That's the long and short of Dad's military and public service. He advanced in the military and the government -- almost Gump-like in his relative obscurity; an uncomfortable aberration in the images capturing the racial make-up of his peer groups -- working to elevate and implement so many of the ideals and initiatives contained in the civil rights legislation that Martin Luther King Jr. and others fought for; working to implement the orders and initiatives from two successive presidents determined to make the 'Great Society' programs a reality (and Nixon, curiously providing the first actual governmental language), and serving as administrator for the inevitable outgrowths and expansions of those initiatives into the federal workforce and beyond; recruiting countless African Americans into the federal workforce, in his time, and providing some of the early backbone for the nation's new impetus in the hiring and advancement of blacks in government.
Most interesting to me, is that image after image shows the extent that, in those early days, Mr. Fullwood was usually, either the only black official in the rooms where important decisions were made concerning equal employment and other vestiges of the Civil Rights Act; or he was one of just a few. It's remarkable how steadfast he appeared over the years as he navigated his way to the senior positions he held in government and in the military.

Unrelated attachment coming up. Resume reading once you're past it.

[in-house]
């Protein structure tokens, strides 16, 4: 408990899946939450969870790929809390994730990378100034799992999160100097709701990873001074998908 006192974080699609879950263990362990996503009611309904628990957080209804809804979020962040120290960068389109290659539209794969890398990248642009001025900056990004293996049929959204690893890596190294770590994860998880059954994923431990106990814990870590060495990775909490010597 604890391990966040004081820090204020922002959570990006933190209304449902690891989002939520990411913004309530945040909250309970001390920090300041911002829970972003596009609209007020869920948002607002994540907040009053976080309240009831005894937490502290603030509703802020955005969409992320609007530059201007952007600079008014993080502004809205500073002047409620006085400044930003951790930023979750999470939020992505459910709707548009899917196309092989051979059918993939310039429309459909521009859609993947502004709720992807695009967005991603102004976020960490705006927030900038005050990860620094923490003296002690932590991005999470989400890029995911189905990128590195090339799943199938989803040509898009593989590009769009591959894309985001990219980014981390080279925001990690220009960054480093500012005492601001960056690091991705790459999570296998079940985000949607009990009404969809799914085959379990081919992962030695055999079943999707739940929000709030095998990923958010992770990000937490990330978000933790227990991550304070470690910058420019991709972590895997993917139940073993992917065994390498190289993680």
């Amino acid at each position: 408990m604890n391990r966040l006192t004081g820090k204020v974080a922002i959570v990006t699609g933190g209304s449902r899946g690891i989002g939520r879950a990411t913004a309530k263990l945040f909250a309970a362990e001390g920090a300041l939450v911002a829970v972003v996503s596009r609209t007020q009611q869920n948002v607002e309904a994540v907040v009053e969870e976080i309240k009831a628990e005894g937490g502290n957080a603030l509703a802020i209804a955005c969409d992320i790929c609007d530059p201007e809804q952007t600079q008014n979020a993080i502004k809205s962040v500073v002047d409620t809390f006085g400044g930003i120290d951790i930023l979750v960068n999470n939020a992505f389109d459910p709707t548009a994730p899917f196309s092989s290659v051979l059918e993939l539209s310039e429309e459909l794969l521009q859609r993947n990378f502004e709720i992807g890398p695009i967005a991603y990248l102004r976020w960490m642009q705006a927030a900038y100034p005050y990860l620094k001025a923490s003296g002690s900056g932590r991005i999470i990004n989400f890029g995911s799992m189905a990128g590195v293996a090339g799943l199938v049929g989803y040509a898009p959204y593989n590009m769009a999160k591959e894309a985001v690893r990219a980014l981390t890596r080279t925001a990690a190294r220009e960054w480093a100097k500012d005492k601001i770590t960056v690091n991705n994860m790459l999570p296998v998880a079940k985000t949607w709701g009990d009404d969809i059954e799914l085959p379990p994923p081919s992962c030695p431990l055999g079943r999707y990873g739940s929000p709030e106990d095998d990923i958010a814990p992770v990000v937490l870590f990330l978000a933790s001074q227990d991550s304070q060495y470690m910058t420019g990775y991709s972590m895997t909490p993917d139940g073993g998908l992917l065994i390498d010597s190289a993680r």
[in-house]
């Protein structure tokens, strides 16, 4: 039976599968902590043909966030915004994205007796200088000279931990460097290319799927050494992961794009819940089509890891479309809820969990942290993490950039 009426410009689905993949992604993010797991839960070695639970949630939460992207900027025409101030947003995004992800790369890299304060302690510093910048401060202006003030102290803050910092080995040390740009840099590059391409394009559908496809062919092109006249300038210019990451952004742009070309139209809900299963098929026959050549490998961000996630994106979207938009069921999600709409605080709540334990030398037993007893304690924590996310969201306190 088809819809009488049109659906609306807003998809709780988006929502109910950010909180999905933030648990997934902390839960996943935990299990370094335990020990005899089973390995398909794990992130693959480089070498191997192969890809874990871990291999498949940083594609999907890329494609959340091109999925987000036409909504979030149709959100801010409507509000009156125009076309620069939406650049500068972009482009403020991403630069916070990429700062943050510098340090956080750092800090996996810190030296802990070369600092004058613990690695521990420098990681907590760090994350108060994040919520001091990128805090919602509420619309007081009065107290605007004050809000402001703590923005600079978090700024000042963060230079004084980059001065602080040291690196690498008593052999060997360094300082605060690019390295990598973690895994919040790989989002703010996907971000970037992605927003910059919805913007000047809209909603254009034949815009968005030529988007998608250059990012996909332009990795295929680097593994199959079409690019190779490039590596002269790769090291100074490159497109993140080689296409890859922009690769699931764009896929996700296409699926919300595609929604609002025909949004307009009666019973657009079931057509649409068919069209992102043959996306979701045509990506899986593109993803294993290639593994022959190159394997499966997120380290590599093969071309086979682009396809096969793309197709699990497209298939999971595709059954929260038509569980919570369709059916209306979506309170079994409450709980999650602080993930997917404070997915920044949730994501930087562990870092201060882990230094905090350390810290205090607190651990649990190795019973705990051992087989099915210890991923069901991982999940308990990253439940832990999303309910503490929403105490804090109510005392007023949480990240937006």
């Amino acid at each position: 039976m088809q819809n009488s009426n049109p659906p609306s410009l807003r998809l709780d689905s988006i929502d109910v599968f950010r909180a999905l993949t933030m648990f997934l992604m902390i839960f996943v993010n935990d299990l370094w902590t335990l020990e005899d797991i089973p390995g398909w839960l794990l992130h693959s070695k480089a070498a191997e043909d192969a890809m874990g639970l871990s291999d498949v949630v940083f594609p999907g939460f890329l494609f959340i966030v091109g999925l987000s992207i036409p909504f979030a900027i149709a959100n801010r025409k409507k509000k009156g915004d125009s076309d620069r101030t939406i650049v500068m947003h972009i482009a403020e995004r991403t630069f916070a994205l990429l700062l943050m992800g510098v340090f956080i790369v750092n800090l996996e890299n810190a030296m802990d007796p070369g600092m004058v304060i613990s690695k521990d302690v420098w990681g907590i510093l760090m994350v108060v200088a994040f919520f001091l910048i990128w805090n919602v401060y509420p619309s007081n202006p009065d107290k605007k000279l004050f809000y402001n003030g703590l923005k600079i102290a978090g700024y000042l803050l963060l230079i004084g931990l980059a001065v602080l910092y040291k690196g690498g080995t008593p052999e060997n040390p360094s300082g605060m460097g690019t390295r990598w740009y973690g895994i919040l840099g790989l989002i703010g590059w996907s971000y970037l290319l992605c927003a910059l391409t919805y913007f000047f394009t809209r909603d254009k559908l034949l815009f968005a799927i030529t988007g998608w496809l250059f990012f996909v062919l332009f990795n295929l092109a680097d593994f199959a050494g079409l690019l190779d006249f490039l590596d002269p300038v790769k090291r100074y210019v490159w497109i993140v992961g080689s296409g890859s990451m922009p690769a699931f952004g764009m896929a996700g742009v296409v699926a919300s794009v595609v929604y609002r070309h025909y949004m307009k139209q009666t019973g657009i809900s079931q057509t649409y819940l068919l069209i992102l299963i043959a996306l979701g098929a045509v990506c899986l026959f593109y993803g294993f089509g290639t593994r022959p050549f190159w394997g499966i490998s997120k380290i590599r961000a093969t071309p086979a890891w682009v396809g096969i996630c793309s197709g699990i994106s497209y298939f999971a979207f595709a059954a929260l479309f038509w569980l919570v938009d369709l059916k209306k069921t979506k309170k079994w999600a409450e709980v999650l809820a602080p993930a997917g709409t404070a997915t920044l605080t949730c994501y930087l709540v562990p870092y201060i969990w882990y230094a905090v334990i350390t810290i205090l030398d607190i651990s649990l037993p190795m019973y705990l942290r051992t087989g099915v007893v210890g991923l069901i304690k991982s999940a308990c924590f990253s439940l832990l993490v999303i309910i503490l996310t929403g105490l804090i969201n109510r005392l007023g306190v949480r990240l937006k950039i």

Office of Equal Employment Opportunity Moves to HSA
In our nation's democracy, social, economic, and legal changes are advanced by a combination of activism, political initiative, and administrative implementation and interpretation. We are advantaged in the realization of our individual and collective ideals by activists, politicians, and bureaucrats. They all contribute.